Manmade threats are becoming increasingly significant, bringing potentially huge losses to cities, which could present a major risk to the world’s future global and economic growth, according to findings of the Lloyd’s City Risk Index 2015-2025.
Indeed, total GDP at risk from manmade events—such as market crashes, cyber attacks, power outages and nuclear accidents—could put at risk $2.1 trillion of the total projected GDP of 301 of the world’s major cities in the coming decade, said Trevor Maynard, head of Exposure Management & Reinsurance at Lloyd’s.
A market crash represents the greatest economic vulnerability, accounting for nearly a quarter of all cities’ potential losses, said Maynard, discussing emerging trends in the global risk landscape, during a September briefing to launch the Lloyd’s City Risk Index.
(When a major city is hit by a catastrophic event, such as an earthquake or a financial crisis, it reduces its economic output, Lloyd’s explained, noting that GDP@Risk is the loss of output relative to the economic output that would have been expected for the city had the event not happened. Lloyd’s City Risk Index 2015-2025 takes the first five years of lost economic output as the standard measure of GDP at risk from an event.)
In addition to manmade threats, Maynard revealed a second emerging trend in the global risk landscape: Emerging economies will shoulder an increasing proportion of risk-related financial loss as a result of their accelerating economic growth.
“The emerging economies have the most to lose,” he said, noting that GDP@Risk from the emerging economies is $3.26 trillion, or two-thirds of risk-related financial losses. These cities, he noted, are those most often highly exposed to single natural catastrophes.
He pointed to a third major trend in the risk landscape: new or emerging threats. These include cyber attack, human pandemic, plant epidemic and solar storm and potentially account for $1 trillion, or nearly a quarter of total GDP@Risk, he said.
While insurance has a key role in recovery finance, Maynard emphasized that the point of the Lloyd’s City Risk Index is not to sell more insurance. The intention is to get people to think about risk and what can be done to control it, such as improving structural resilience for buildings, he said. “Insurance is only one piece of the puzzle.”
Dr. Andrew Coburn, director of Advisory Board of Cambridge Centre for Risk Studies at the University of Cambridge Judge Business School, then provided a presentation to discuss the research behind the development of the Lloyd’s City Risk Index. (The index is a product of a research partnership between Lloyd’s and Coburn’s team.)
The Cambridge team wanted “to create a tool that would be used to explore these trends over time to help us understand and get our arms around the changing nature of risk. This is not just about broken buildings; it’s about broken societies.”
He explained that new metrics had to be developed for GDP@Risk, which would show how much of normal economic output would disappear if a catastrophe strikes.
Cities were examined as economic systems with lots of parts that come together—their people and physical assets, which are the traditional focus of insurance protection. Increasingly, however, Coburn said, “we need to protect and think about the systems at risk: the utilities, the power and the communications that underpin the city, and most critically, connectivity.”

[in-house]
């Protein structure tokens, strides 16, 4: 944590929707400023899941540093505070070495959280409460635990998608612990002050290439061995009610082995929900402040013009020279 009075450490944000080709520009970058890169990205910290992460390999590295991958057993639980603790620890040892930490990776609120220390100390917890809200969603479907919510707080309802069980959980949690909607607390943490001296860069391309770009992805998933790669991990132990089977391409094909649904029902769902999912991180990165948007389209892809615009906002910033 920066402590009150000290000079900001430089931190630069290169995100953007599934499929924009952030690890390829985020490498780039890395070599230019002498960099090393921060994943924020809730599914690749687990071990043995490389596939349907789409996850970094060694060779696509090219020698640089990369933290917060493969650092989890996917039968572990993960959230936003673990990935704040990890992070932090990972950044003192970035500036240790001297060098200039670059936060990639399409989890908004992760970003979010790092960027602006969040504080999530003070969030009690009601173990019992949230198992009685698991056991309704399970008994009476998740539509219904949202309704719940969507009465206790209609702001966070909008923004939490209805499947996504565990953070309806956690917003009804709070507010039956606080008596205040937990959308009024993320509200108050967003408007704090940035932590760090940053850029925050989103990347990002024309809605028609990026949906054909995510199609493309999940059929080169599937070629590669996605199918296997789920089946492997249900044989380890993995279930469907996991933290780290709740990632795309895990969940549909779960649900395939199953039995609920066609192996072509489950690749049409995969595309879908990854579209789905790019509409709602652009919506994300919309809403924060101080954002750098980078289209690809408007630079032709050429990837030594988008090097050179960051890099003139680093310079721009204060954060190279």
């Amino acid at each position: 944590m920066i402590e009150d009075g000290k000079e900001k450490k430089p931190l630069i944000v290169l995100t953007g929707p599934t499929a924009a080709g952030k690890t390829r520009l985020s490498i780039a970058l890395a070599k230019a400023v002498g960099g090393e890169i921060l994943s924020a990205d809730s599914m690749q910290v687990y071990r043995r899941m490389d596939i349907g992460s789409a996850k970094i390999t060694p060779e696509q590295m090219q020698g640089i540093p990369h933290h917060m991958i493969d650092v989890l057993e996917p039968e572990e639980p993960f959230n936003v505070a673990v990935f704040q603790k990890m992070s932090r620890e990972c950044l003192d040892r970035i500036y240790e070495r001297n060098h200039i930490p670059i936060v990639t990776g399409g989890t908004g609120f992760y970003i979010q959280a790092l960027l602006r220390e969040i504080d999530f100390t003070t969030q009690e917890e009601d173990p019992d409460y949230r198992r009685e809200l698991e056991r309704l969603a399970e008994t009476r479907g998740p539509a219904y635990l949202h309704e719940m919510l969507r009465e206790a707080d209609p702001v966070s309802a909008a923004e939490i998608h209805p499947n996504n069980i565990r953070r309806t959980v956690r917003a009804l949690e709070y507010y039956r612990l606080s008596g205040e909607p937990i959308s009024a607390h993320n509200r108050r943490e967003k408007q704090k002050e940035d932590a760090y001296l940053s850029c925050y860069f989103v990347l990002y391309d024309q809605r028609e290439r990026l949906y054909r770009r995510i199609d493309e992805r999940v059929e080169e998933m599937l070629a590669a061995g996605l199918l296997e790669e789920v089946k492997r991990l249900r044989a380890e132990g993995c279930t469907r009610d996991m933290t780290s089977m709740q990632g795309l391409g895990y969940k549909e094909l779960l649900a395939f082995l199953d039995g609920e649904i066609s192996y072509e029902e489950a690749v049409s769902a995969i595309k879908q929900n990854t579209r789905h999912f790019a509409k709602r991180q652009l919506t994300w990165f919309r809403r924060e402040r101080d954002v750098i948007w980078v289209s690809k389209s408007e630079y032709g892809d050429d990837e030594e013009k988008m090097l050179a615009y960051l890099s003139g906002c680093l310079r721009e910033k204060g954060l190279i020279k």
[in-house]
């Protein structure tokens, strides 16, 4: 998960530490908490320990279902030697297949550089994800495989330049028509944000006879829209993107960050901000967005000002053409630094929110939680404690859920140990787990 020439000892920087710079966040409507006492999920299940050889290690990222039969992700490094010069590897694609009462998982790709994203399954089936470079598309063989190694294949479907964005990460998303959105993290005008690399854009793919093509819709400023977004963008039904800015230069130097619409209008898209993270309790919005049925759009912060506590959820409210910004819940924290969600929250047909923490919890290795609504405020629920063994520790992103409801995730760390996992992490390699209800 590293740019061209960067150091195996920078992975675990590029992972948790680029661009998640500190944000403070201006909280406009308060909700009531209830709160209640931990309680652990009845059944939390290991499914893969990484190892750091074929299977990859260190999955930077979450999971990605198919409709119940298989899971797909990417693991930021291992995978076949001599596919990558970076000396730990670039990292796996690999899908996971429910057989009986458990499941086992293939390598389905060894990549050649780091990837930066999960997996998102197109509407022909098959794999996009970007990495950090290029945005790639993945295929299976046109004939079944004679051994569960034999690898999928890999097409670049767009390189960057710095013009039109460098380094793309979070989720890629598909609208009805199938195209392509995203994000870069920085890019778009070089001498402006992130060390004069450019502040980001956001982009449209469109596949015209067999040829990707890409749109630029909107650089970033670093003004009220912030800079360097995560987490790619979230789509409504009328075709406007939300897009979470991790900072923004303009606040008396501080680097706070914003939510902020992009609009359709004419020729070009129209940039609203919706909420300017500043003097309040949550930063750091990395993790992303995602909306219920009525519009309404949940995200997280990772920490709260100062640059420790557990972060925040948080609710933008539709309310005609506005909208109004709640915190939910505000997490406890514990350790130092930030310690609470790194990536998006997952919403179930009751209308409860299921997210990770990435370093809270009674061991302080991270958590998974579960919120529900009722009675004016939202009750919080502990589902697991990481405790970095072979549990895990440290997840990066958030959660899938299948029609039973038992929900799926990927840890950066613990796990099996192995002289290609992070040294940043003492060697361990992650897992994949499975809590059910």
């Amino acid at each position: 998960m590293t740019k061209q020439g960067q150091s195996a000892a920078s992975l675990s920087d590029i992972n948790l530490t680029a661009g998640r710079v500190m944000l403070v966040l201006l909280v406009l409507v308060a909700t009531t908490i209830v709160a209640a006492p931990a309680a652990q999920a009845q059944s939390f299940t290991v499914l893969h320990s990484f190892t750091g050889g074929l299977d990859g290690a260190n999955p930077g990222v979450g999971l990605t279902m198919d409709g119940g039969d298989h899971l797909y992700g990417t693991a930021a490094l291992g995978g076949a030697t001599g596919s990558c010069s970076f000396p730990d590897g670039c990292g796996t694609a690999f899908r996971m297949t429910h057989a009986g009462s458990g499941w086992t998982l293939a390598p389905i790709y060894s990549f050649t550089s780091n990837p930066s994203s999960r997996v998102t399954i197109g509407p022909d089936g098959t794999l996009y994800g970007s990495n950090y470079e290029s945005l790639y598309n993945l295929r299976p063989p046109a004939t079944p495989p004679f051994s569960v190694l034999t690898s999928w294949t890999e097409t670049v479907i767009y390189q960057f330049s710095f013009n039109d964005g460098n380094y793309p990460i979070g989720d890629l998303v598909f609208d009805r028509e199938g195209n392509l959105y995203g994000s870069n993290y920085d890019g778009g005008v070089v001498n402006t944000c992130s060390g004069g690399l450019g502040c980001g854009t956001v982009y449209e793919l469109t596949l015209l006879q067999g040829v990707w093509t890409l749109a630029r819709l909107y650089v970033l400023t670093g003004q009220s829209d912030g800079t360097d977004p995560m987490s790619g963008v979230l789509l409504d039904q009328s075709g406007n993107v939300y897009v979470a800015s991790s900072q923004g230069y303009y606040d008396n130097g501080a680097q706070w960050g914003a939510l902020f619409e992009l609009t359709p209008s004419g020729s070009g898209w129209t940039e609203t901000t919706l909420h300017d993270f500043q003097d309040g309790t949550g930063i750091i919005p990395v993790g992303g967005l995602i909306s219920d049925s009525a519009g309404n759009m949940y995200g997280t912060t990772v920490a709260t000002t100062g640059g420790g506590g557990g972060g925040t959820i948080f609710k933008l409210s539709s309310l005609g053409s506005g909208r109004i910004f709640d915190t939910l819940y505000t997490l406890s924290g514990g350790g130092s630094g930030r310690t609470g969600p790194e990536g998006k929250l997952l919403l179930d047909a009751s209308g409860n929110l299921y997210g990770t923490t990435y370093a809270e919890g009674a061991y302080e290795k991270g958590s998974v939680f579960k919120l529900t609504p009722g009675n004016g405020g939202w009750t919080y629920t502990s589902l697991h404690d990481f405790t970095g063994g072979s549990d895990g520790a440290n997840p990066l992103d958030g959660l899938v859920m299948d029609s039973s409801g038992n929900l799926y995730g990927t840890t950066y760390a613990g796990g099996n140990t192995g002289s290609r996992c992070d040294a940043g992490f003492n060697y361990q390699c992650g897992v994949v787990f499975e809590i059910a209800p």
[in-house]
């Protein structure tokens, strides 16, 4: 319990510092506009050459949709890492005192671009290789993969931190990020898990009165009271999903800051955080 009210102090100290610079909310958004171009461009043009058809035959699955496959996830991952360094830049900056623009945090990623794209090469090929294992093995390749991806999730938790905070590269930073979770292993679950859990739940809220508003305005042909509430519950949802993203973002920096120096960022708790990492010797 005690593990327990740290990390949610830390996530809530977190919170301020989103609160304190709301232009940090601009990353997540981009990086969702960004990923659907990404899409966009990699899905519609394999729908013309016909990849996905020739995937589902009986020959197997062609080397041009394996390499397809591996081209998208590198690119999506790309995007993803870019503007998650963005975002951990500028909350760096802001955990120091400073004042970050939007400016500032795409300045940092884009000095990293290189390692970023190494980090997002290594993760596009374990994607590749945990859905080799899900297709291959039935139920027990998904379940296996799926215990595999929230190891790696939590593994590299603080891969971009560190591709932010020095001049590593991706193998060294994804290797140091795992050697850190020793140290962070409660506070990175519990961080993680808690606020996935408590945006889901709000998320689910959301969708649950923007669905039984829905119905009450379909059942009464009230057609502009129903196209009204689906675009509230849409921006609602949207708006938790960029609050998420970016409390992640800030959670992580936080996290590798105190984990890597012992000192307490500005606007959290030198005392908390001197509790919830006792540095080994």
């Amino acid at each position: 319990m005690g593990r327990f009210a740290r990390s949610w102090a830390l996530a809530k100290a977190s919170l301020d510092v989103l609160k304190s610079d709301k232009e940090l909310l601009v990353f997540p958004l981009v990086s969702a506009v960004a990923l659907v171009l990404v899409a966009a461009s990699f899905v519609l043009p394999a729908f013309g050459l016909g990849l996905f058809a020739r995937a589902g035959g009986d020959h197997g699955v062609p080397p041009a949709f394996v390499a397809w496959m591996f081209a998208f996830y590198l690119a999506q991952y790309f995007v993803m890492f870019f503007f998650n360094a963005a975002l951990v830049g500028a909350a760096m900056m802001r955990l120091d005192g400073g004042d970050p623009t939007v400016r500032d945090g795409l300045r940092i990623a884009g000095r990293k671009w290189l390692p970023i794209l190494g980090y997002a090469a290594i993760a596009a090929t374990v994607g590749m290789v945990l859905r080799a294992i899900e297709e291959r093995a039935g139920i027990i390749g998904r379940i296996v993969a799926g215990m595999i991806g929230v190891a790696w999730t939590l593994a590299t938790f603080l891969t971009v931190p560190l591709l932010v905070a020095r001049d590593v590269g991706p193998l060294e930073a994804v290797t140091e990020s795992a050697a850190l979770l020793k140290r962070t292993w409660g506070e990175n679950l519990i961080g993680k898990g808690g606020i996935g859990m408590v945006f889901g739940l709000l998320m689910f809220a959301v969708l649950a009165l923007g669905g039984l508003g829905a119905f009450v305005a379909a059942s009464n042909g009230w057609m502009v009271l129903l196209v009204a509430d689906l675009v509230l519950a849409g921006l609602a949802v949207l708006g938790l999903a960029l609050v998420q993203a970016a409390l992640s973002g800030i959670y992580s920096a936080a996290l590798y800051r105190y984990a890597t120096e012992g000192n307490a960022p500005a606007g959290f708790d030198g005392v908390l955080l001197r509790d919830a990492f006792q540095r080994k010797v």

Cities are all about connections, providing places for people to meet, he noted, “and disrupting that is actually what causes a lot of economic hardship.”
The list of the 301 most economically powerful cities was developed by first looking at more than 5,000 cities, he said. Cities on the final list include “all the major economic drivers of the world’s economy; half the world’s economy is driven by these cities.” All the “megacities” are included, as are cities with more than three million in population.
This reflects the fact that the world’s economy is increasingly urbanized, which in turn drives more of the world’s economy, Coburn said. “It’s not just that people are choosing to live in cities because they earn a better standard of living. Cities themselves provide economic growth; it is the economic concentration that drives cities.”
The Cambridge Centre for Risk Studies projects that these 301 cities will actually account for two-thirds of the world’s economy in 10 years, up from the current level of 50 percent of the global GDP.
Another important trend for these cities is the move from manufacturing to knowledge economies, which are even more vulnerable to disruption of power systems, cyber attacks and communications, Coburn said. “Knowledge economies need much more robust infrastructure.”
Quick Recovery Creates Better Resilience
He emphasized that resilience in the face of a major catastrophe is vital, citing the example of the earthquake that hit Kobe, Japan in 1995.
Before the earthquake, Kobe had four primary industries: one of the world’s leading ports, one of the largest steel production areas in Japan, a major manufacturing center for shoes and a center for sake breweries.
“When this earthquake occurred, all those primary industries were very badly hurt. The steel mills had a huge boost from the reconstruction, but it was only temporary,” he continued. “The steel industry never recovered. The port was out of action for two years, and it never recovered because people took their trade elsewhere to other ports.”
In a statement, Lloyd’s acknowledged: “How quickly a city recovers after a catastrophe is a key component of the total risk.”
“…[G]overnments, businesses and communities need to consider how they can improve the resilience of infrastructure and institutions,” said Inga Beale, CEO of Lloyd’s, who also spoke at the City Risk launch. “At stake is business and community resilience, the protection of valuable assets and future global and economic growth.”